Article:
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Female entrepreneurship in Mendocino County, California

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Title: Female entrepreneurship in Mendocino County, California
Author: Keeble, Sarah Morgan
Abstract: The focus in this thesis is on female entrepreneurs and their experiences as business owners in rural Mendocino County. The purpose is to shed light on women’s experiences as entrepreneurs and to explore whether or not their experiences differ from male entrepreneurs’ experiences. Entrepreneurship is an increasingly relevant component of economic development in rural communities. Entrepreneurs add value to the local economy, lead to job creation and increased local incomes, help create sustainable local economies, and connect local economies to global economies. Studying female entrepreneurship is important because it sheds light on women’s differing experiences. Research guides policy, and when research focuses mainly on men, women can be left out of policy making decisions. Entrepreneurship is a useful economic development tool in hard economic times, and female entrepreneurs are a largely untapped and undervalued resource that may likely boost economic success. Research that helps to explain women’s experiences and that illustrates women’s vital contributions to local economies through entrepreneurship can encourage policy that further promotes female entrepreneurship. Promoting the well-being of any disadvantaged group of people will ultimately improve local communities and economies. Entrepreneurship is a route for integration and empowerment of minority and marginalized groups, a method for upward mobility and for curtailing labor market discrimination, and is an option when other economic opportunities are unavailable. Much of the existing literature about female entrepreneurship discusses women as essentially different from their male counterparts. The findings of this thesis support a small section of literature that refutes this focus by showing that more difference exists among female entrepreneurs than between female and male entrepreneurs. This finding is important because entrepreneurship is discussed as a naturally male phenomenon by many researchers. Male centered research exacerbates difference between genders and creates a misconception that all women can be served by uniform policy. Research that highlights the difference among female entrepreneurs can help shape policy that will encourage successful entrepreneurship among commonly overlooked groups of women such as foreign born or Spanish speaking women.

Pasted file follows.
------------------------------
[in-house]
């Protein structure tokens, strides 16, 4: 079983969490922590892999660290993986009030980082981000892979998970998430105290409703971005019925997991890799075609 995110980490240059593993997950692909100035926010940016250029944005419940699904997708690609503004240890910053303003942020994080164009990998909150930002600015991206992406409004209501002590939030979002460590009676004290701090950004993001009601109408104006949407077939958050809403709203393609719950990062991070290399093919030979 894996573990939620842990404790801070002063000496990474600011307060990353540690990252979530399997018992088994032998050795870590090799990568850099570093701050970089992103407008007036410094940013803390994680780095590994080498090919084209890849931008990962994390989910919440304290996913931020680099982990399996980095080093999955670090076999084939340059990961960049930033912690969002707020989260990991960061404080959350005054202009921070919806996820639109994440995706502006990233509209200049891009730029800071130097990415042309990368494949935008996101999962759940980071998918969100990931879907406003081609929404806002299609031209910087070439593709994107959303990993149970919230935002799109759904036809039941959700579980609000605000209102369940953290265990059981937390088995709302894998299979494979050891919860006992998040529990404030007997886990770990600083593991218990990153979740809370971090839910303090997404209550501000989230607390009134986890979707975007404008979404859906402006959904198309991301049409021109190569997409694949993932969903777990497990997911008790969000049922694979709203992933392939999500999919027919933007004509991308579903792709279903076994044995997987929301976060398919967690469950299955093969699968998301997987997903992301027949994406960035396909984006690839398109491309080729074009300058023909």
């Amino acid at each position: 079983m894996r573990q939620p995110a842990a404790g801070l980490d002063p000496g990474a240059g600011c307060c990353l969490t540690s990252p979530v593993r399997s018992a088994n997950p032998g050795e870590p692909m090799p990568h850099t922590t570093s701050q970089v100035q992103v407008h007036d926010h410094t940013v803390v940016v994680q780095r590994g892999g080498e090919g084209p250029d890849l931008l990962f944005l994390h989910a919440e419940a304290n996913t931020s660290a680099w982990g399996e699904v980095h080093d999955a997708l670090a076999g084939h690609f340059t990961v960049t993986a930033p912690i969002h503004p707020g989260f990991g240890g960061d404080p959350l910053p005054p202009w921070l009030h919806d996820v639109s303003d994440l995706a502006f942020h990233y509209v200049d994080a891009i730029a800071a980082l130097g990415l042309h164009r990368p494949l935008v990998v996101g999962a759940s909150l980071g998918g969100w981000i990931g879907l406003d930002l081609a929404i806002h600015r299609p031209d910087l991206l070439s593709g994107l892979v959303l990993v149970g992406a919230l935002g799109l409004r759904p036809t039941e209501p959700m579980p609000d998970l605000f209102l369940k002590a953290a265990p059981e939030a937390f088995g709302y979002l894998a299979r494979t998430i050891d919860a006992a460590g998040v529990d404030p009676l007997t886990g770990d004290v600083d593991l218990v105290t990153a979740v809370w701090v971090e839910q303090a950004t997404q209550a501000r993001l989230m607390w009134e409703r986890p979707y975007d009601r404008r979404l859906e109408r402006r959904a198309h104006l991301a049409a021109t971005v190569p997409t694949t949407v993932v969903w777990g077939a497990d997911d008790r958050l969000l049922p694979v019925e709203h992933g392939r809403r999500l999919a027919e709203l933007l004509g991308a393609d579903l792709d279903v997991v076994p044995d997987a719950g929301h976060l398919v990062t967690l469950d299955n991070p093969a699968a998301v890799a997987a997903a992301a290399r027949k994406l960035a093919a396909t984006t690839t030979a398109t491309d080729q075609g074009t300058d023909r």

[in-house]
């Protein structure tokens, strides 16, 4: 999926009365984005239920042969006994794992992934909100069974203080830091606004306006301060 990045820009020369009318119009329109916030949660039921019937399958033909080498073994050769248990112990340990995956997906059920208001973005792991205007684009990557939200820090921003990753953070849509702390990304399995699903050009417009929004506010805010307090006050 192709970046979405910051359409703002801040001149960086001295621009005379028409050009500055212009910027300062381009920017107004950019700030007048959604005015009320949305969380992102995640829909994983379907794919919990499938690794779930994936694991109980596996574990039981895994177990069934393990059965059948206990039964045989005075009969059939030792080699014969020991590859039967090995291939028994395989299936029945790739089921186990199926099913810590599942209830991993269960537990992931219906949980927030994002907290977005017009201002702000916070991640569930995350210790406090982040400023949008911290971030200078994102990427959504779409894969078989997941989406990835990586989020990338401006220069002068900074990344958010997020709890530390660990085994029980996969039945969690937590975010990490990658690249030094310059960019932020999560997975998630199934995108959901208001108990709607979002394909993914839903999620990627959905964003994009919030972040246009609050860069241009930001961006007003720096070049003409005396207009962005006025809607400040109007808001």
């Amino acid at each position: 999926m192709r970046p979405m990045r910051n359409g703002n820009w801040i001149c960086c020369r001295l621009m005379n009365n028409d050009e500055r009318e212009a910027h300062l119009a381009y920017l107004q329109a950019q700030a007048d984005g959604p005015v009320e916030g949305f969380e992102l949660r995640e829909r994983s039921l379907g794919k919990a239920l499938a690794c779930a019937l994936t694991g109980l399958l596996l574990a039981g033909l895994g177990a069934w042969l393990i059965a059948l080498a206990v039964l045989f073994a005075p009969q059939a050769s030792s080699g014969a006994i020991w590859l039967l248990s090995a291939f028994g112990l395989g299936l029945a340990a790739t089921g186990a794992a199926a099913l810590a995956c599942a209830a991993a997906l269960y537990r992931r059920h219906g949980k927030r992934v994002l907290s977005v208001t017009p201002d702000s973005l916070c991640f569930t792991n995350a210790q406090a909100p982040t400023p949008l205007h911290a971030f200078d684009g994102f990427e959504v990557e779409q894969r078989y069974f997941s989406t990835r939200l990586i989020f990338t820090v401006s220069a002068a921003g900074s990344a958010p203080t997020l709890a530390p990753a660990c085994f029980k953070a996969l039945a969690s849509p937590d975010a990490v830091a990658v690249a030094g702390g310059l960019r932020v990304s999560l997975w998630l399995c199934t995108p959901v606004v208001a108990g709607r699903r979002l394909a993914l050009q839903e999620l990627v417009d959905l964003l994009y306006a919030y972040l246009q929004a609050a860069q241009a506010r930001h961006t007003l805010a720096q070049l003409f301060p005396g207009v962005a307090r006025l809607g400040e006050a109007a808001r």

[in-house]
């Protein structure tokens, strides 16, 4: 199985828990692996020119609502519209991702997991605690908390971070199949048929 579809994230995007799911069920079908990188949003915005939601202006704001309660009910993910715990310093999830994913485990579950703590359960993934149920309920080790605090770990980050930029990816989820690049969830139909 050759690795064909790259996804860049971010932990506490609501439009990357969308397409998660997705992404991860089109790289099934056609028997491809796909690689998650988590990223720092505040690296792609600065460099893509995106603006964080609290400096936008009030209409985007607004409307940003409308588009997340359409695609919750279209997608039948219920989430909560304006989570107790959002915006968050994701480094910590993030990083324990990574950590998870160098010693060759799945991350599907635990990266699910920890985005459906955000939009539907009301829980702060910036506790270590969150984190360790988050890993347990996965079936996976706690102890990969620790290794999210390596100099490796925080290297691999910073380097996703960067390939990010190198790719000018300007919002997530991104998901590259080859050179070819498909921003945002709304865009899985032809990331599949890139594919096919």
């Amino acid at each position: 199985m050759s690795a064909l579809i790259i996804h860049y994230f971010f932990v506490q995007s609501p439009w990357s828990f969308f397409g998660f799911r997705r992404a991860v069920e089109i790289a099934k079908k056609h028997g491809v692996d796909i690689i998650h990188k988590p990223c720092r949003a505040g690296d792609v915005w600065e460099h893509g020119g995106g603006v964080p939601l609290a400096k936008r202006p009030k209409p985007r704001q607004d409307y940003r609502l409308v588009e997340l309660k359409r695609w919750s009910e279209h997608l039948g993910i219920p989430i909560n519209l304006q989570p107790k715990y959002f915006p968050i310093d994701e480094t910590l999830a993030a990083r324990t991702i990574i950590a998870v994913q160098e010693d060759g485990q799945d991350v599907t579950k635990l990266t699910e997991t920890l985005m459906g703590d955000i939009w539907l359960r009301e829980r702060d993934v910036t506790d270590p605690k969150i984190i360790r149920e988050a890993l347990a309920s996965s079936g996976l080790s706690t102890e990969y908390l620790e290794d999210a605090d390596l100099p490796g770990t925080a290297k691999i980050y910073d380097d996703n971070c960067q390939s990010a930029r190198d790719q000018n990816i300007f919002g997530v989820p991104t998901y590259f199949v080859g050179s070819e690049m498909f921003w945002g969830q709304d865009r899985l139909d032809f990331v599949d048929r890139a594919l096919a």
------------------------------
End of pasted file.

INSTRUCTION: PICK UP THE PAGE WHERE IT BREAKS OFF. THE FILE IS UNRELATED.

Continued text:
Description: Thesis (M.A.)--Humboldt State University, Social Science: Environment and Community, 2009
URI: http://hdl.handle.net/2148/544
Date: 2009-12

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  • Masters Theses [874]
    A collection of selected Masters Theses in electronic format.

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